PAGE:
There are those who describe IRS error in many cases as “bone-headed mistakes,” and then there are those who see darker conspiracies. Perhaps the Macdonald case will help form conclusions, one way or the other.

    The court explained that “Macdonald didn’t cooperate in discovery, agree to a stipulation of facts, or appear at calendar call. The usual rule here is to dismiss for default or failure to properly prosecute. Rule 123. But in this case, the Commissioner himself challenged the determination not to proceed with collection of Macdonald’s 1998-2003 taxes, and during a brief trial asked us to let him amend the supplemental notice of determination.

    “The Commissioner’s argument was simple: The Appeals officer had abused his discretion by applying the wrong rule of law when he mistakenly reasoned that he had to verify whether Macdonald had received the notices of deficiency sent to her for those tax years, and not simply whether the IRS had sent them to her last known address.”

    There are those who are concerned that the IRS and Tax Court budget do not provide sufficient resources for thoughtful due process. But Congress may be assured that there are adequate appropriations for careful consideration of important questions:

    “. . .the unusual position that the Commissioner finds himself in raises several intricate questions:
    o What allows us to broaden the subject matter of our review from the portions of the determination that a petitioner challenges to portions that the Commissioner disagrees with?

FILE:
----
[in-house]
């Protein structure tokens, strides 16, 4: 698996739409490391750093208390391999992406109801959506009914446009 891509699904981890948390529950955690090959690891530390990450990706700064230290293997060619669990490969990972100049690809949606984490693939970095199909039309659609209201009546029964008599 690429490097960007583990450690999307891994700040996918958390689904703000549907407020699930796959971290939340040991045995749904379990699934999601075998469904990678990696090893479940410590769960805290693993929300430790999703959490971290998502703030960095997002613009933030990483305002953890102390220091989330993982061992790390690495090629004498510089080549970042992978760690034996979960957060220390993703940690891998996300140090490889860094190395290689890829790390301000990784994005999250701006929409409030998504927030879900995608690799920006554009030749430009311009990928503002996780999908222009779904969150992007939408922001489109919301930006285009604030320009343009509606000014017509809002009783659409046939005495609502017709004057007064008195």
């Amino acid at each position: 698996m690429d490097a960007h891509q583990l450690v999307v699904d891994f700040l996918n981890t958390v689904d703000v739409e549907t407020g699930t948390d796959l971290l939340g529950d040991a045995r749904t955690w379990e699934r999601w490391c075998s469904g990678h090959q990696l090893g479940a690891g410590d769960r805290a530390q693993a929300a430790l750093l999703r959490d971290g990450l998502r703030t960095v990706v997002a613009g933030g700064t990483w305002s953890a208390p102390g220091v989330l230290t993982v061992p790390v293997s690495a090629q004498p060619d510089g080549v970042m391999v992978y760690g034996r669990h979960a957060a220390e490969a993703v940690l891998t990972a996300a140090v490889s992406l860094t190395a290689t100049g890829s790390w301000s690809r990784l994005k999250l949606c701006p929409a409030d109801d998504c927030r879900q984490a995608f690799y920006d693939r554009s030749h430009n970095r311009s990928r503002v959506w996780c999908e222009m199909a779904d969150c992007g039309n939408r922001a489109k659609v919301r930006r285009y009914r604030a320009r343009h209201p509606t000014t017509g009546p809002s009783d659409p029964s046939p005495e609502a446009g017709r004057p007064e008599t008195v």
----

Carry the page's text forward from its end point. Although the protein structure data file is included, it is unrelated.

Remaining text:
o Does such a challenge by the Commissioner involve a jurisdictional problem of standing?–after all, the Code gives standing to appeal only to the taxpayer, not to ‘any aggrieved person’ or similarly broader class.
    o Would it matter that the Commissioner could not himself petition to challenge the determination?”

    These issues are not easily and quickly decided, so the court took the cautious approach. “We think it best in such an uncertain situation to remand the case a second time: . . .And that is what we’ll do here.”

  2. Carl Smith says

    Speaking of remands, I hope everyone noted Judge Kroupa’s opinion today in Bogart, T.C. Memo. 2014-46, where she remanded a CDP case to Appeals because the Settlement Officer hadn’t really considered the effective tax administration arguments raised by the taxpayers to get an OIC. The SO only considered lack of hardship, but the taxpayers argued that it was that the income that they were being forced to pay tax on had been embezzled from them.

    Judge Kroupa also wrote: “In the view of the taxpayer advocate, the Commissioner uses OICs under public policy or equity reasons too infrequently when the deficiency stems from third-party failures. Nina E. Olson, National Taxpayer Advocate, 2012 Annual Report to Congress, 426 (2012). The Commissioner must consider and address collection alternatives a taxpayer raises. The fact that the examples in the regulations differ from petitioners’ circumstances does not relieve respondent of that requirement.”

    Kudos to the U. Wash. Tax Clinic and Scott Schumacher, et al. for bringing this case.